Stein tells the tale of an ordinary man, a hero to the loyal Enzo, living an ordinary life where joy and sorrow trump each other through the years. Yet the story, like that of James Joyce’s Ulysses and John Updike’s “Rabbit” series is infused with the search for meaning through the significance of myth. Enzo is a dog of mixed and non-specialized background, but, as the storytellers of the past tell us, to be a dog is to be a creature who straddles several worlds- the world of the animal and the human, the world of the living and the transformation beyond. In mythology, dogs are the guardians of the soul- and Enzo does save Denny’s soul regularly, as well as guards the soul of Denny’s wife, Eve, when she needs him most.
Dog consciousness is the new modernity, as is the evolved male. Stein creates a better man than Leopold Bloom and Rabbit- and a shorter story. But brevity is the new modernity too. Stein’s book has been compared to Zen and the Art of Motorcycle Maintenance by Robert M. Pirsig, which is about neither Zen nor motorcycles, actually. Philosophic ideas like transformation, karma, reincarnation and the ascending soul do figure strongly in the novel as core principals, but Stein’s book really is about Enzo, one of the best dog characters ever invented in the history of dog writing.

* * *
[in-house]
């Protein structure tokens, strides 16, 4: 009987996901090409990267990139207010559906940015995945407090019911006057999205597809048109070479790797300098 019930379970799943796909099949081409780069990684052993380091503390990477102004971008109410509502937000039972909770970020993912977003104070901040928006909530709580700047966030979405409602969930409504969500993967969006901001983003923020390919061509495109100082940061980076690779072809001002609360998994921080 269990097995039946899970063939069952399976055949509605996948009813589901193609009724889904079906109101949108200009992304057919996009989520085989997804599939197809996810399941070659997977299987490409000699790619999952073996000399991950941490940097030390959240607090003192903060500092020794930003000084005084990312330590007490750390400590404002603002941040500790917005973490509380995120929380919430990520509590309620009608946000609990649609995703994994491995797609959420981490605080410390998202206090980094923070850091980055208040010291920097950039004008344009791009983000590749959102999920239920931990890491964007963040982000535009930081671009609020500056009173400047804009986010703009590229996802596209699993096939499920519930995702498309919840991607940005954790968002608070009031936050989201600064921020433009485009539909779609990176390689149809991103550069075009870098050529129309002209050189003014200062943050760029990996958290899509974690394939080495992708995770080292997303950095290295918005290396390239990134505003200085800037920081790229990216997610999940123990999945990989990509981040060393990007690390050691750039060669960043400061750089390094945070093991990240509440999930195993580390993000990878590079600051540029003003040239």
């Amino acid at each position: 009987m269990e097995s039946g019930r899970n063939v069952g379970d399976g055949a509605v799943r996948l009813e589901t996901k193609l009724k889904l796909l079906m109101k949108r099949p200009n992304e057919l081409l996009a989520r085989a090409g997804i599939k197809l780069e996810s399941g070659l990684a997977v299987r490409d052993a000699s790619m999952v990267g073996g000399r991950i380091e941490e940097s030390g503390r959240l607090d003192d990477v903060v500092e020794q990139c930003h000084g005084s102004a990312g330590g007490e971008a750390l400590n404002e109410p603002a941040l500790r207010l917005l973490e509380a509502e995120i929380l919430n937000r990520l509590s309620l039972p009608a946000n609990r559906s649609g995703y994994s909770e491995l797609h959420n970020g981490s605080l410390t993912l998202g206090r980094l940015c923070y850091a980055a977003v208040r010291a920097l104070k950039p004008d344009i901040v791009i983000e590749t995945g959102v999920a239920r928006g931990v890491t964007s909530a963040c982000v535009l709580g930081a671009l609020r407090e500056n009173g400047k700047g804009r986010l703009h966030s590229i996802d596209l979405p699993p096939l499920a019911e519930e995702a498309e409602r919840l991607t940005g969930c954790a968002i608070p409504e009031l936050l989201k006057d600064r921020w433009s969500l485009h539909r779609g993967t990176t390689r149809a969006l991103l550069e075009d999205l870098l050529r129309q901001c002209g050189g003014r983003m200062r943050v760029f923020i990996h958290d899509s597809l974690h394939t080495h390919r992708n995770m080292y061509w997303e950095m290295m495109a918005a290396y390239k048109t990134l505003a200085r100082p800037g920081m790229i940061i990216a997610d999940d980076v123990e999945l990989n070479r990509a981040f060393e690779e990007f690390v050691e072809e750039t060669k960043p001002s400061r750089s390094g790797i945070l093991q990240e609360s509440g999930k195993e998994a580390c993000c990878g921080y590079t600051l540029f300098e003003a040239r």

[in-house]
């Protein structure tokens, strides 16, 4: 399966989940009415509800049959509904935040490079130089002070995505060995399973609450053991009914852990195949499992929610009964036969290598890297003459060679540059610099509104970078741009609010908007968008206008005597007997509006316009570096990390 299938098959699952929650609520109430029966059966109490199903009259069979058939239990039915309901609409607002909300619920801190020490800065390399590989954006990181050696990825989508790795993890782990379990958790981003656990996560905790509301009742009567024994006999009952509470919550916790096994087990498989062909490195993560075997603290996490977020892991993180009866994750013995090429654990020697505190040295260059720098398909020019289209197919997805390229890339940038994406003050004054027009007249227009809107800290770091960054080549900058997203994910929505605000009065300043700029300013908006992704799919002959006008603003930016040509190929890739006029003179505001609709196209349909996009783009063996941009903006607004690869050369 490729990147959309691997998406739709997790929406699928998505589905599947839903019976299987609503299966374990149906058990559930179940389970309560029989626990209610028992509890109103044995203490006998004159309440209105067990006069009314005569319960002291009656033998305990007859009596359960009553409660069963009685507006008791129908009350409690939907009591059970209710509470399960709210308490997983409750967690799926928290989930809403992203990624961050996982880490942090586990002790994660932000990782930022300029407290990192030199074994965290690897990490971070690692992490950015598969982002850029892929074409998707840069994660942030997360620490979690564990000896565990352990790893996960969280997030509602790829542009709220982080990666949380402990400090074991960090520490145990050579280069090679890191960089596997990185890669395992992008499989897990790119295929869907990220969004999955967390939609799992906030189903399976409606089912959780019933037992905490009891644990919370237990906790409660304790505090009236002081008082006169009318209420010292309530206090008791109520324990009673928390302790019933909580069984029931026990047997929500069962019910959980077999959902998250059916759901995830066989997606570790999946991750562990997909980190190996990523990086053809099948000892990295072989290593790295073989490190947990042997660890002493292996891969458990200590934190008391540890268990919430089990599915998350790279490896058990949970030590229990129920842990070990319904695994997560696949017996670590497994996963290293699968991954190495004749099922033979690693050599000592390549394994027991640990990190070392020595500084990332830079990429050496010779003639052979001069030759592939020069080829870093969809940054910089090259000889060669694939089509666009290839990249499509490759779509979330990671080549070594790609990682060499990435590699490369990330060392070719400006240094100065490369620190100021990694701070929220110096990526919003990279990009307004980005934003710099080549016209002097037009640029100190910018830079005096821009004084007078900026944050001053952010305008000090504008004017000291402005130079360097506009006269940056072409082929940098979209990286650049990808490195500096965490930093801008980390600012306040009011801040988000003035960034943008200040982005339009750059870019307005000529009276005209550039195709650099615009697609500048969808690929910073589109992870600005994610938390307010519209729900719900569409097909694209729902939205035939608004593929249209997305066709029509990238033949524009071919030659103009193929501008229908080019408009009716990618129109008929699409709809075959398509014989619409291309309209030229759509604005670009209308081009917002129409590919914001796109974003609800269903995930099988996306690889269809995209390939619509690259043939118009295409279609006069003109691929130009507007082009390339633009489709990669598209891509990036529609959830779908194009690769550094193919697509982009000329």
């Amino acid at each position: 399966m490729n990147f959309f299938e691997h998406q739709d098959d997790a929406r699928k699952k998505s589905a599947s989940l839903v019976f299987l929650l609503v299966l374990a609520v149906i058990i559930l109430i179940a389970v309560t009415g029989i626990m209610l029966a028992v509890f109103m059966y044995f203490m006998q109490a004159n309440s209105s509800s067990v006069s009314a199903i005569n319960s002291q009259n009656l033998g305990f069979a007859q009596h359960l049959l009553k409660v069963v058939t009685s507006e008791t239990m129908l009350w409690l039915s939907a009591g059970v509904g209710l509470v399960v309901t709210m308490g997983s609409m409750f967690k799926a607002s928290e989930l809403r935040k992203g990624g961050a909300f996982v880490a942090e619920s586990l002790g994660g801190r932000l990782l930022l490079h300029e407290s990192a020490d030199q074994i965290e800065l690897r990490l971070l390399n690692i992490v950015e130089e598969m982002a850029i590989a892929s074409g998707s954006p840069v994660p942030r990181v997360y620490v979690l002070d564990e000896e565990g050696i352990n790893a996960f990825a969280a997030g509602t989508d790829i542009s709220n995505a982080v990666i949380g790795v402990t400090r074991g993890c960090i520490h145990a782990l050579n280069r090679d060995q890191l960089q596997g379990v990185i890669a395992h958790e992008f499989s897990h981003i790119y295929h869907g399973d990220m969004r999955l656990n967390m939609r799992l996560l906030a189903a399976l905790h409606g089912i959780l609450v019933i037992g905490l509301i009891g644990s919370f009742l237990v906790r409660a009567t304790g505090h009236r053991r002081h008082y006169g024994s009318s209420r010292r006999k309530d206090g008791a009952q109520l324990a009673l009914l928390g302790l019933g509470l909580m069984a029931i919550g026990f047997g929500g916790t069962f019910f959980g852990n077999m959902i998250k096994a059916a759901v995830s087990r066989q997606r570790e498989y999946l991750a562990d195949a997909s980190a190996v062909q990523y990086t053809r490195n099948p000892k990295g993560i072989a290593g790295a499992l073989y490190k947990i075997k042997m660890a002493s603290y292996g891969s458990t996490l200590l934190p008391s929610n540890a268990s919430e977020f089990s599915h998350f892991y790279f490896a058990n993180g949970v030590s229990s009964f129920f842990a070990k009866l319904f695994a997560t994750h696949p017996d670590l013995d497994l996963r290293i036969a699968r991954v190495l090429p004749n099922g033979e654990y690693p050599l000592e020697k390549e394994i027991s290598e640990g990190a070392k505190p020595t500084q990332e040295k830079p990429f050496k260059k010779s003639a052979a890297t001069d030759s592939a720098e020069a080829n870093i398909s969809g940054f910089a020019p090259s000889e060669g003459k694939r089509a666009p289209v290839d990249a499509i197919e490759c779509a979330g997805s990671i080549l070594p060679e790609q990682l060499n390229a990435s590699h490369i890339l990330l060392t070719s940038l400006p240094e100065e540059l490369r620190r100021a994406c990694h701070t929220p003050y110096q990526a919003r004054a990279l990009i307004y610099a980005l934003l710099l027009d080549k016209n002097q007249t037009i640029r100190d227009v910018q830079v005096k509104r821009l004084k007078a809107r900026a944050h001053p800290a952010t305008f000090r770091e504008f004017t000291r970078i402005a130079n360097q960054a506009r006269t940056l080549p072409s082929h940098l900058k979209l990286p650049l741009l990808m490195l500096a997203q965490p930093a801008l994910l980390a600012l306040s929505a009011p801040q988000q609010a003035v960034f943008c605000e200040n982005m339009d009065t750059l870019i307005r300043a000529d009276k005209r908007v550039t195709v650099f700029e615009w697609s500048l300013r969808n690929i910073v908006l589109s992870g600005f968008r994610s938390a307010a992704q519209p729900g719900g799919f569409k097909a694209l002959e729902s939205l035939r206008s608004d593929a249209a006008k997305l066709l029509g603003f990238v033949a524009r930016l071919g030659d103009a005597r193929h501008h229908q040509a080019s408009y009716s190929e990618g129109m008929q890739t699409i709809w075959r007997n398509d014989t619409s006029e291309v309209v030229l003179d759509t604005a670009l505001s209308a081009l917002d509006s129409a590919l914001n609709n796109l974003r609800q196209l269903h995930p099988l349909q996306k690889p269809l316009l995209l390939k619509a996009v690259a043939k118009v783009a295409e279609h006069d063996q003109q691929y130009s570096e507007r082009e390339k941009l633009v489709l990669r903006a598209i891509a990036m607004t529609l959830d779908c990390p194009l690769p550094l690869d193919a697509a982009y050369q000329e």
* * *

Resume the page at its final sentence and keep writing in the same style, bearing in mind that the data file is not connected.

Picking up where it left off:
I have one issue. Enzo really, really wants to be human. He learns from Denny’s racing principles how to change the roadway of his life: “… while I cannot say I am master of my own destiny…, I know what I have to work toward.” (44) But if one could be as stable, loyal, clear-headed and simply sane as Enzo, why aspire to be the basket case of mixed motives and confusion that is the hallmark of human nature? I think we should all aspire to be like Enzo. Go ahead and read the book and see if Enzo gets his wish. You will like the ending.
Dear Blog Readers, Garth Stein’s representatives are offering a free copy of this novel to the first reader who simply barks up and requests it. Just write us at: firstname.lastname@example.org and say you would like a copy of the book. Provide your mailing address and, for the first reader who simply asks, we’ll take it from there.